By Noah Schaffer
Darick Campbell was one of the Campbell Brothers, the Rochester-based group whose emergence on the roots music circuit in the late ’90s played a major role in the mainstream discovery of the sound known as “sacred steel.”
It befits the legacy of lap steel guitarist Darick Campbell that, while his playing influenced musicians around the world, finding the age at which he passed away this weekend proved to be elusive.
Campbell was one of the Campbell Brothers, the Rochester-based group whose emergence on the roots music circuit in the late ’90s played a major role in the mainstream discovery of the sound known as “sacred steel.” This fascinating but long hidden tradition, which dates back to the ’30s, was based in the Pentacostal House of God, Keith Dominion Church, where instead of a choir or organ gospel music was played on steel guitars.
In sacred steel, the slide guitar’s sustain echoes the deep passion of gospel vocalists, generating resonances that are both soulful and virtuosic. It’s such a distinctive sound that many of its secular fans remember the first time they heard it — in my case, when the Campbell Brothers appeared at the 1998 Lowell Folk Festival.
The group returned to the area for triumphant encores at Johnny D’s and the Museum of Fine Arts, while Darick popped up in side projects like the Slide Brothers and even the Experience Hendrix tour. When the Campbell Brothers broke out in the ’90s, it was as part of a wave of media attention that saw the release of multiple compilations on the Arhoolie label, a book and film (Sacred Steel) by Florida folklorist Robert Stone, and the crossover success of Robert Randolph. The Campbell Brothers managed to preserve their traditional sound while also discovering new creative avenues, such as their performances of John Coltrane’s “A Love Supreme.”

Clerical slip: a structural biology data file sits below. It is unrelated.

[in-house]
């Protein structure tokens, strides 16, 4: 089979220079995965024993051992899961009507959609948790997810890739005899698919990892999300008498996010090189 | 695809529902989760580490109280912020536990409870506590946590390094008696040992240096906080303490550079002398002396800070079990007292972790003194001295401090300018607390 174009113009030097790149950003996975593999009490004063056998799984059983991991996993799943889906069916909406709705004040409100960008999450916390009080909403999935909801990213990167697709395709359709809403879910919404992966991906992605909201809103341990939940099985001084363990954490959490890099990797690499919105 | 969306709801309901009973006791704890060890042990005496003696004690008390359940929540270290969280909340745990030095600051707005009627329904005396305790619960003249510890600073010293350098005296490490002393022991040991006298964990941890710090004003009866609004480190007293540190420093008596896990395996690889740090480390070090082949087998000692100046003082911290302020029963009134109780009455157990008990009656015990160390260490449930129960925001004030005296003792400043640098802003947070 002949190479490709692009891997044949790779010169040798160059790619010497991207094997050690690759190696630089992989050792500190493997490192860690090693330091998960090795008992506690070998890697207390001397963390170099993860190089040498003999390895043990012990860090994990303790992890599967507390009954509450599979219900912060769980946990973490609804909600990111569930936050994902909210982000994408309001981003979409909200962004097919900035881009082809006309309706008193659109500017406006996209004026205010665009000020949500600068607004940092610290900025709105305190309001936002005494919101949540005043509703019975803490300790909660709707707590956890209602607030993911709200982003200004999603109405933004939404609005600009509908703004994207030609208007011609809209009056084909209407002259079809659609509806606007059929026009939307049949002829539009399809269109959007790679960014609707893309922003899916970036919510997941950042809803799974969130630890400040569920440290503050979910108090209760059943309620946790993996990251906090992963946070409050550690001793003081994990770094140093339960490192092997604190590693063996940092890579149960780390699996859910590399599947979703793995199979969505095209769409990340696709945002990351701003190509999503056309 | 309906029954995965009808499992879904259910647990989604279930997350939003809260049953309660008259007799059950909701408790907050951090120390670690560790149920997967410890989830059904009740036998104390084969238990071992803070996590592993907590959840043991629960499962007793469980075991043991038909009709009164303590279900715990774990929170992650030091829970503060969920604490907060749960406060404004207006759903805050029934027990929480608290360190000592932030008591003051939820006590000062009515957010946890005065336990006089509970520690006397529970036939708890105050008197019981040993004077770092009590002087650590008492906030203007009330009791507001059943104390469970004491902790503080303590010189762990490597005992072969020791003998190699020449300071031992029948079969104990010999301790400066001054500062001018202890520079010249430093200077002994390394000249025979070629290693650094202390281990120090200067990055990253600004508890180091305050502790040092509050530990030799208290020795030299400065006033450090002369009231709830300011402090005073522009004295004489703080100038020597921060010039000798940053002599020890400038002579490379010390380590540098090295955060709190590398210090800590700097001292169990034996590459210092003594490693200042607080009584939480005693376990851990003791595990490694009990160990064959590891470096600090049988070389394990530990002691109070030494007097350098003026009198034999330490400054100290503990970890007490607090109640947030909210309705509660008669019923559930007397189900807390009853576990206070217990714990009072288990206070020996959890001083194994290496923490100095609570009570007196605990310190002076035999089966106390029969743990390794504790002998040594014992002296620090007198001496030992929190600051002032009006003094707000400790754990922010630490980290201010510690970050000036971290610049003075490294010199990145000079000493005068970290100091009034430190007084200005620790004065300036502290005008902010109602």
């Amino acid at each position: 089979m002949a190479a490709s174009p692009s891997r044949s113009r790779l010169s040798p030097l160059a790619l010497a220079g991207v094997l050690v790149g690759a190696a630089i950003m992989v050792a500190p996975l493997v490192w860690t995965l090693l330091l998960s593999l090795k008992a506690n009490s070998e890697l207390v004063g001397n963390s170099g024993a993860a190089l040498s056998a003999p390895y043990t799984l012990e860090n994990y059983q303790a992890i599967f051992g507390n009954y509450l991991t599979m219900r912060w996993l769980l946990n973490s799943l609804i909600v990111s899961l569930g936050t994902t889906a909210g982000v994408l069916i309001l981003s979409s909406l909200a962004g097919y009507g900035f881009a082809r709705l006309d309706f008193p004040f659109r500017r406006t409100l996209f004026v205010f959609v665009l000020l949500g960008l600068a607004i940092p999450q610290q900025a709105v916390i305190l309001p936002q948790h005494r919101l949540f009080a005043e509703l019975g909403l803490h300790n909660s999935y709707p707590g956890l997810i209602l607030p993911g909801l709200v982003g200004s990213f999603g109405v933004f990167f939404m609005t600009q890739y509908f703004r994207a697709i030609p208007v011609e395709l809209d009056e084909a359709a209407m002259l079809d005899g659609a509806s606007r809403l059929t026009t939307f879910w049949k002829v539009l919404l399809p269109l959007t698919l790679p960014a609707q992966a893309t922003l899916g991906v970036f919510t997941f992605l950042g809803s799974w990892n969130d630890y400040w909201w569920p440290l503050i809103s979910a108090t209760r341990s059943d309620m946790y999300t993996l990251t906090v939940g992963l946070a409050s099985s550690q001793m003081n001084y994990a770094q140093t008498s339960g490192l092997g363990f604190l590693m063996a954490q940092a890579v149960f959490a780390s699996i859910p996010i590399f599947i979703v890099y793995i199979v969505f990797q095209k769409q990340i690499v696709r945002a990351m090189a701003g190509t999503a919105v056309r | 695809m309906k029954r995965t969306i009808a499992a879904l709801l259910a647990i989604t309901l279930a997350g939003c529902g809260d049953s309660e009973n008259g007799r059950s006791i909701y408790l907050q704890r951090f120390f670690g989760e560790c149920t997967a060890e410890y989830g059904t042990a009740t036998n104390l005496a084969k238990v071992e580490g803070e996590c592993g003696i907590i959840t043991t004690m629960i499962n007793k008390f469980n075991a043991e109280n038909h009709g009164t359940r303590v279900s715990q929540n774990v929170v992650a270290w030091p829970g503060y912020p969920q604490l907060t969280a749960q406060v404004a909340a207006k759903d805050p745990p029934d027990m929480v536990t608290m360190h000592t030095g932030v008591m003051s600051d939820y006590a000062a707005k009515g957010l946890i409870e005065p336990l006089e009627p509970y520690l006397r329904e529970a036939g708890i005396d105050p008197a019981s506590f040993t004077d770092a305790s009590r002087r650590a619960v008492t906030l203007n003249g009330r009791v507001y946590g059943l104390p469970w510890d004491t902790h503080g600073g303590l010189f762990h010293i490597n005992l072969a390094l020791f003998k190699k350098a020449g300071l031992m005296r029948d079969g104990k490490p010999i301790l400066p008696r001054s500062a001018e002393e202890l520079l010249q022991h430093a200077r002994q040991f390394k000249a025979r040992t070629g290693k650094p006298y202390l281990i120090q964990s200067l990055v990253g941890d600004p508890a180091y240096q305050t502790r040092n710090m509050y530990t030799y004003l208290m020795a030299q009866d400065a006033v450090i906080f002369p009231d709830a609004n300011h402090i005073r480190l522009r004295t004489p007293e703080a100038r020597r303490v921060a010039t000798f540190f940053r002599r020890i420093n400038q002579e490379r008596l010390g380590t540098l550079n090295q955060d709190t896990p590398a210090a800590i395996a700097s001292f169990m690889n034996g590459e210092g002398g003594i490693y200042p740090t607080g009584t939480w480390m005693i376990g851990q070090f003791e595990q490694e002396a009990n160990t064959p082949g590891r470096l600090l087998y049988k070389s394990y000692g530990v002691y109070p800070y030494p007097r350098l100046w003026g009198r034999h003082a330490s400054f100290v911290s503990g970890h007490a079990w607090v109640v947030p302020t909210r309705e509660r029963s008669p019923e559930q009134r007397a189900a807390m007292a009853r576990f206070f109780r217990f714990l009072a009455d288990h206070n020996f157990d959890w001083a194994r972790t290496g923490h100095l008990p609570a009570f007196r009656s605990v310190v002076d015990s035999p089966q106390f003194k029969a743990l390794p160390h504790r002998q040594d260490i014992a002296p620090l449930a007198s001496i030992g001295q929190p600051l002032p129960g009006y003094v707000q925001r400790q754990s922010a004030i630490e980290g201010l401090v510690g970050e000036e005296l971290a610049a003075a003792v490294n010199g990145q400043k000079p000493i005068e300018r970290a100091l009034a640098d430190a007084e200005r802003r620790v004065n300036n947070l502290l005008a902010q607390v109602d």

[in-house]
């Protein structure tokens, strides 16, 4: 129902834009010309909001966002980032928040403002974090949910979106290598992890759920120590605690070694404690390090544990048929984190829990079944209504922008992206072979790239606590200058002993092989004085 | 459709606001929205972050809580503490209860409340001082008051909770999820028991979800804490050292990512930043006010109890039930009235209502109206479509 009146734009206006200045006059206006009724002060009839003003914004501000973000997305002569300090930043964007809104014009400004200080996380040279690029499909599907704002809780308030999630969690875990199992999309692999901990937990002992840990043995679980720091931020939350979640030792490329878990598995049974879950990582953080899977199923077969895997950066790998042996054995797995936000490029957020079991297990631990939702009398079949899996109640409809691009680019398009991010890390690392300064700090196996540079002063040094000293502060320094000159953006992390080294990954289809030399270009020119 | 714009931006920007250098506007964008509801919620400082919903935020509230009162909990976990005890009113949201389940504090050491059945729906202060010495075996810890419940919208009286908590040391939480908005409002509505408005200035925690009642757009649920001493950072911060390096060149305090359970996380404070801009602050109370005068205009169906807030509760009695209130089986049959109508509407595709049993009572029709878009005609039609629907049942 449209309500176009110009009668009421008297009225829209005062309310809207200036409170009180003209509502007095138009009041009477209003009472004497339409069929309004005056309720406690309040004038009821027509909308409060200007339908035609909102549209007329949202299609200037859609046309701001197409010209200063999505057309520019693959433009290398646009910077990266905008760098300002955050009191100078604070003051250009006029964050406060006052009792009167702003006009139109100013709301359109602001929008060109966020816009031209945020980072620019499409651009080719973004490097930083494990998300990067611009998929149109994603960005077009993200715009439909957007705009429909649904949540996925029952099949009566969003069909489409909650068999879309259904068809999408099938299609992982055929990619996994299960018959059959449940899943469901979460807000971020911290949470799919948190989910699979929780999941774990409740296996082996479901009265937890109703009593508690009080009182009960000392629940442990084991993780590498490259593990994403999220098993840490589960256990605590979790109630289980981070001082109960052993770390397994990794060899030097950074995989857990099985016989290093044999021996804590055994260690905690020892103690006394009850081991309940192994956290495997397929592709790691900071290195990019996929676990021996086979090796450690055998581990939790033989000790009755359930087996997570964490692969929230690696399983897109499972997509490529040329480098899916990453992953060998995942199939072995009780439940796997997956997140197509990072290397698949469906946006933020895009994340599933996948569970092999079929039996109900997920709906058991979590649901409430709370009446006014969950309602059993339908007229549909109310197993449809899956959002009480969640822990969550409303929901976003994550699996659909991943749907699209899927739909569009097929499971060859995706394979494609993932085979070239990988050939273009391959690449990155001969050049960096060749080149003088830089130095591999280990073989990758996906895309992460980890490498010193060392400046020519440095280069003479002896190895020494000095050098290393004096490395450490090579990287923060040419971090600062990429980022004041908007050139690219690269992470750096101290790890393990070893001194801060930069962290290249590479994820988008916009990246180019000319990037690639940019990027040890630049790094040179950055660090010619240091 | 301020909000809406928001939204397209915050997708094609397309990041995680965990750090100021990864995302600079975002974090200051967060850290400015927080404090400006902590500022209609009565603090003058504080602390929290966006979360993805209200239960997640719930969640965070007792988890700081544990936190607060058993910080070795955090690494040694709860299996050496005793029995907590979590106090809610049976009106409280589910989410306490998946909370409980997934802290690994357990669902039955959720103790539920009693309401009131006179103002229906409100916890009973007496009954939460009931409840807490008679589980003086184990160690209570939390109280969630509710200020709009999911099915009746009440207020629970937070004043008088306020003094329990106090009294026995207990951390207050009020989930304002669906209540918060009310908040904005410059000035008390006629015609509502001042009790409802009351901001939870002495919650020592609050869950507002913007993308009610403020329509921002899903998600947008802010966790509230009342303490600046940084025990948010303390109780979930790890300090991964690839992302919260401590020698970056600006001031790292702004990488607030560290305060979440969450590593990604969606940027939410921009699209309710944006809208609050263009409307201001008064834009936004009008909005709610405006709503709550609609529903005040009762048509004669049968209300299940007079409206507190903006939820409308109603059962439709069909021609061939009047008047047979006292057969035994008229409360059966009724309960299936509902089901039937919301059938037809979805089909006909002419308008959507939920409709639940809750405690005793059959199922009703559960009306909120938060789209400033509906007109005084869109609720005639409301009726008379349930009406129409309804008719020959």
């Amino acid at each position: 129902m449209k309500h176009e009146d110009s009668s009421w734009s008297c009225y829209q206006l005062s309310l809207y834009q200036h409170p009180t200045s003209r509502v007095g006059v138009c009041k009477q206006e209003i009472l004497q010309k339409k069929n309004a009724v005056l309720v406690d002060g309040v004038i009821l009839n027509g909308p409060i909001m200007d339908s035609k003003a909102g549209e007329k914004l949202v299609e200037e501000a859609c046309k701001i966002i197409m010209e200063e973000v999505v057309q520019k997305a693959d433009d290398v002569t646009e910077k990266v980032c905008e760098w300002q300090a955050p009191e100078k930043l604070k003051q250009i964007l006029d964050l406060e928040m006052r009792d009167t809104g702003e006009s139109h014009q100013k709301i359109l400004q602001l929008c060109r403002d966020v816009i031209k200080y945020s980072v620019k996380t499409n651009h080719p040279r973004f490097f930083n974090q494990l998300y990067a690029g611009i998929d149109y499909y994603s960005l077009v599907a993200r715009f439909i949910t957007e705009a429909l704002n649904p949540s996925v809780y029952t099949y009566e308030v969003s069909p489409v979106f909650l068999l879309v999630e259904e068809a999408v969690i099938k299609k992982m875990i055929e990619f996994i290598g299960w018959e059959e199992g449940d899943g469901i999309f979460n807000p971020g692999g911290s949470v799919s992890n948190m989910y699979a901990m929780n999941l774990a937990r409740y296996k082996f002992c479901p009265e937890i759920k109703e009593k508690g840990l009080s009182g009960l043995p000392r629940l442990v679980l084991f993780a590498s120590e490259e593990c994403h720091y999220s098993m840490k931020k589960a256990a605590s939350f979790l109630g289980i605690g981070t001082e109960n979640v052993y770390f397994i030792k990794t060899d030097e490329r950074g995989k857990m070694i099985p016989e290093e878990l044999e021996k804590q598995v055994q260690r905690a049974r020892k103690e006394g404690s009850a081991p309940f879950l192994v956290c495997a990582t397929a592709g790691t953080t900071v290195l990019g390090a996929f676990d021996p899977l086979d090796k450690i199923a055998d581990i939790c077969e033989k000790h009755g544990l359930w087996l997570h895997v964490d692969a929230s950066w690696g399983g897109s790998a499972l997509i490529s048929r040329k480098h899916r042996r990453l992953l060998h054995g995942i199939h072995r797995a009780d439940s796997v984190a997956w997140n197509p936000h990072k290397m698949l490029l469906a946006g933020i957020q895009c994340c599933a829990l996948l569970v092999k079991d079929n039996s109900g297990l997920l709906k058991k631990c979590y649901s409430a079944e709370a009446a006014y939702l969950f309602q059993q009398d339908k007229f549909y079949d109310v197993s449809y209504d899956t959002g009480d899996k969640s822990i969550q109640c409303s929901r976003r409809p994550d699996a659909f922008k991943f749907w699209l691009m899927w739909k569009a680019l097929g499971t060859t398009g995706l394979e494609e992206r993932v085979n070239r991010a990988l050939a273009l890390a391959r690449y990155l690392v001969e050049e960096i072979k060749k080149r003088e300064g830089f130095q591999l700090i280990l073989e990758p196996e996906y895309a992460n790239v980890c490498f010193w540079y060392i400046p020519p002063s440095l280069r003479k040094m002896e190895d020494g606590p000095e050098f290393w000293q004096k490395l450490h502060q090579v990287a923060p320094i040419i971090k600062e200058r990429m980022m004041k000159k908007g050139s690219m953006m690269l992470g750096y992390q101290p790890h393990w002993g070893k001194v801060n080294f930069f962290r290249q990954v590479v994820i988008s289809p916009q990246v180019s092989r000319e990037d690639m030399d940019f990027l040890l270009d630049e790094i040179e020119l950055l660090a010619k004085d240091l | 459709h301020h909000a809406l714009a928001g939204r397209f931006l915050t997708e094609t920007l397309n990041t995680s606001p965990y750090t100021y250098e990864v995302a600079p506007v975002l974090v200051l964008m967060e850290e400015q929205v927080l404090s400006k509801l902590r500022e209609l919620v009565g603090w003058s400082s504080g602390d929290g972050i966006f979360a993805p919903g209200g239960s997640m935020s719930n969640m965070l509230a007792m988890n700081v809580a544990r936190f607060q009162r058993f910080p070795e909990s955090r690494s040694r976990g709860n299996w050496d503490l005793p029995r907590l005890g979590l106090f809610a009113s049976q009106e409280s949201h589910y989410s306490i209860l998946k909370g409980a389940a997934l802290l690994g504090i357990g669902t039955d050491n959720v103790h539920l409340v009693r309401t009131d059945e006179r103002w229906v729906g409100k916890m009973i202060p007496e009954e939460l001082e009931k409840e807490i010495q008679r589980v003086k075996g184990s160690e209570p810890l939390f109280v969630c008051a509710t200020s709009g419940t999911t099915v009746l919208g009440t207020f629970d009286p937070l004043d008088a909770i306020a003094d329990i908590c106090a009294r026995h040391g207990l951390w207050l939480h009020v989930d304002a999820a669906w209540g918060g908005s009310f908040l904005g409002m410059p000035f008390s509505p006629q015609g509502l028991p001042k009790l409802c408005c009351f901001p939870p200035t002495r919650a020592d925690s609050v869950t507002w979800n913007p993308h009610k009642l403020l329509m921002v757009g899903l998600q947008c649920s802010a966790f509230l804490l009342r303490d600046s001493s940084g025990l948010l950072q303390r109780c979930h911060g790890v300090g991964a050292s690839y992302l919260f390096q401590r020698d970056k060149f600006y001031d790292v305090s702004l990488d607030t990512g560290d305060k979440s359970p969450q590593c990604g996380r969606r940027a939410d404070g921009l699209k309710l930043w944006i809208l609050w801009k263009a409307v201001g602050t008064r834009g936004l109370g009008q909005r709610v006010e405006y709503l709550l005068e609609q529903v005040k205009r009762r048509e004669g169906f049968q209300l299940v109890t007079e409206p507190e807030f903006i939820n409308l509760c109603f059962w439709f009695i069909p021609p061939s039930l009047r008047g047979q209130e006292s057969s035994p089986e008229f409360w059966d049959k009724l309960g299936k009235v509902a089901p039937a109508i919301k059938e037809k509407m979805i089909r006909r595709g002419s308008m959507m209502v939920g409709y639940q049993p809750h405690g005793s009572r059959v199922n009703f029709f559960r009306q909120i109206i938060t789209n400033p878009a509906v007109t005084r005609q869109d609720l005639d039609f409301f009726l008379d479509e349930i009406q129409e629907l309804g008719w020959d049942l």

Darick Campbell started as a drummer before switching to the lap steel. (His brother Chuck handled the pedal steel guitar while Phil played electric guitar. Phil’s son Carl provided the driving beat.) An inevitable highlight of a Campbell Brothers concert was Darick’s star turn on “A Change Is Gonna Come,” where he would wring out every ounce of the pain and pride in the Sam Cooke song without a single lyric being sung.
Despite their acclaim, the Campbell Brothers have not had an easy road. While international festivals loved the band — they were slated to play at the New Orleans Jazz & Heritage Festival this month until COVID-19 got in the way — their religious message was a harder sell to nightclub owners who can provide artists with a year-round income. (When I booked the group for a concert in Worcester it was hard to find a date because of day job commitments.) And the brothers were booted out of the church their bishop father had founded — the acrimony yielded a messy lawsuit. After the mess was settled, the Campbells found themselves gospel stars without a church. They titled their last CD Beyond the Four Walls, and it was a fitting coda for Derek Campbell, whose remarkable playing was never destined to be kept a secret from the world.
Over the past 15 years Noah Schaffer has written about otherwise unheralded musicians from the worlds of gospel, jazz, blues, Latin, African, reggae, Middle Eastern music, klezmer, polka, and far beyond. He has won over 10 awards from the New England Newspaper and Press Association.